A pair of rowdies crashed a Hillary Clinton campaign appearance in New Hampshire two nights before the election with this chant: "Iron my shirt." Mrs. Clinton responded in a shirty manner -- that's British slang for ill-tempered -- by having them ejected, then using their outburst as empirical proof that women are still being held back from achieving in this country. The irony that a woman attorney twice elected to the Senate was decrying the lack of opportunities afforded American womanhood was lost on her. Either she was pandering or she really thinks she is Pandora, the mythological first woman.
But if it is irony you are looking for (and especially women are irony-depleted, as the health supplement industry reminds us), we have that aplenty in the prospect of Hillary going down to defeat at the hands of Barack Obama. If that scenario comes to pass, and he is the nominee of the Democratic Party for President in 2008 while she goes home to sulk behind the Iron Gender Curtain, there will be engendered a spectacular series of ironies.
First of all, Mrs. Clinton is from Illinois. She moved to Arkansas to join her husband. When, as First Lady, she suddenly got the urge to run for Senate, it was first assumed her target was Illinois. When her political team got through chewing the fat and the facts, they decided New York afforded her the best shot. So, in one fell swoop, she fell into Long Island and swooped down onto Chappaqua. If she winds up being thwarted in her Presidential aspirations by the Senator from the State of Illinois, that will be, in a word, ironic.
Then we have the Clintons' ostensible, and ostentatious, championing of the black person. Why, no one cares more about the blacks than Bill, and no one is as touched by their plight as Hillary. So much so that they have been accorded honorary pigment by such luminaries as Toni Morrison and Maya Angelou. They will do anything, anything, to give the black American a hand, a leg up, a shot in the arm and a pat on the back. How ironic if the message that their services will no longer be required in the black community is delivered by a messenger who is dusky-complected.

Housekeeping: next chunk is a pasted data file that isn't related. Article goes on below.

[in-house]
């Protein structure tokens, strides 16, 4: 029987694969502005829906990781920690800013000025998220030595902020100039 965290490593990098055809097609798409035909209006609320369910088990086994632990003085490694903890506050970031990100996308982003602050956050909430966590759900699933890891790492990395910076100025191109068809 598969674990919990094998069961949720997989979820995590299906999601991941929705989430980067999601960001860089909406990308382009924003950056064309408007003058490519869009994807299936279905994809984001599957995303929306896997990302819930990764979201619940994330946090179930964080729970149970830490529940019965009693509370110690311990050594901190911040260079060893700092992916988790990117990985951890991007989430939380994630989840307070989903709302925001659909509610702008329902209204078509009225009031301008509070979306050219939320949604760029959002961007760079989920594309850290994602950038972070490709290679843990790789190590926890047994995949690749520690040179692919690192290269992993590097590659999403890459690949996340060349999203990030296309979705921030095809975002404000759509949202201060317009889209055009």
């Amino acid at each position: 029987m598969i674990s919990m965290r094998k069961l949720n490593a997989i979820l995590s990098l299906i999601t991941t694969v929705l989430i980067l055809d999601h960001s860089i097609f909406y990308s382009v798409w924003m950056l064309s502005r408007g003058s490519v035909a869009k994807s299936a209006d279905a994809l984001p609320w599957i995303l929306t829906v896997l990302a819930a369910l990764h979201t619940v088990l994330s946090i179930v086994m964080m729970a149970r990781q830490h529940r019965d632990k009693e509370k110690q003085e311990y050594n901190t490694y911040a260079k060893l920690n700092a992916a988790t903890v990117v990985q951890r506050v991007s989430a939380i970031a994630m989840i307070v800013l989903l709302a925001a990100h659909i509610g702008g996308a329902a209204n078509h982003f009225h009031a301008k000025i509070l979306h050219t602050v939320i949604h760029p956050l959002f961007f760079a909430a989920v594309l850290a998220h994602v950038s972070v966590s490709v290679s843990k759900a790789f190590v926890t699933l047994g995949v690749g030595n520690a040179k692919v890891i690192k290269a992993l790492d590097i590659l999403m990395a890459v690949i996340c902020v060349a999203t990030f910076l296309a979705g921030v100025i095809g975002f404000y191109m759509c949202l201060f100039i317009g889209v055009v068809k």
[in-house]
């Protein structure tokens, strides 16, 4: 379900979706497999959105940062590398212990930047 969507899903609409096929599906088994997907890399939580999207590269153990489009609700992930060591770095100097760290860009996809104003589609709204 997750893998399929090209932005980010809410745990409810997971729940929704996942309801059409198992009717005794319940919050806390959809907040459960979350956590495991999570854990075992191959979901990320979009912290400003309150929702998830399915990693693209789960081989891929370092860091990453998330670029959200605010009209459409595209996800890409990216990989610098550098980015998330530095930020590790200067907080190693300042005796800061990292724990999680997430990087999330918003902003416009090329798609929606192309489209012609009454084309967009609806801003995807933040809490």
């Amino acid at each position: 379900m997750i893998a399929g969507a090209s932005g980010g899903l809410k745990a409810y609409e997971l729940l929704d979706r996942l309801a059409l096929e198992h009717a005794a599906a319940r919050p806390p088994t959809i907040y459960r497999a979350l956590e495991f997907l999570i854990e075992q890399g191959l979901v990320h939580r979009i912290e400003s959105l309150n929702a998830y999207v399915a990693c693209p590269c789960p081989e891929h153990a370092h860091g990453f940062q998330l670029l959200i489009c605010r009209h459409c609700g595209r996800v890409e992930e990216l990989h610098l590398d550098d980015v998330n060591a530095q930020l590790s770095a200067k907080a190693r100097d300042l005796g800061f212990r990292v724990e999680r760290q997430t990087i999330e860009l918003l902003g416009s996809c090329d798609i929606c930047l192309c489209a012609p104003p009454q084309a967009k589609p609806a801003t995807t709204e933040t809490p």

Here is yet another one. The engine behind the Hillary campaign has been the drive to make history. Why cast your vote along classic lines when you can break new ground? Let us show those hidebound Republicans that we in the Democratic Party are committed to the full equality of all citizens, leaving behind those antiquated barriers that are a piece of atavism reflecting a primitive past. Then along comes a guy who sees your history and raises. It is much more progressive to elevate a member of a 12 percent minority group than a member of a 50.5 percent majority group.
In truth, Fate has been dumping irony into the lot of Hillary Clinton for a very long time, although most of her devotees are too besotted to notice. For example, when her husband was accused by Gennifer Flowers in 1992 of maintaining a long-term extramarital affair, Hillary joined him on a segment of 60 Minutes and declared: "I'm no little Tammy Wynette just prepared to Stand By My Man." The swipe at Wynette was gratuitous, of course, because her song was art, not an instruction manual. Still, it was amazingly ironic when Tammy Wynette passed away right at the height of the Monica Lewinsky scandal, when Mrs. C was precisely enacting Stand By My Man.
Now again, just as people believed her sincerity the other Sunday in tearily baring her heart, Sir Edmund Hillary died. Everyone knows that Hillary Clinton lied in saying her mother had named her after Sir Edmund in tribute for his climbing Everest; she was born six years before his feat. What few recall is that she not only lied about the man, she lied to his face. She told it to him in a personal meeting on a trip to New Zealand during her husband's administration. So much for sincere heartfelt personal words to give an insight into her inner soul.
So I say to the men of this country, keep your shirts on. Give them to the dry cleaners for a buck or so a pop and don't be a bunch of skinflints. Women like big spenders, you know. And a bunch of men sending a woman to the White House to be the biggest spender of all, now that would be truly ironic.
Jay D. Homnick, commentator and humorist, is a frequent contributor to The American Spectator. He also writes for Human Events.
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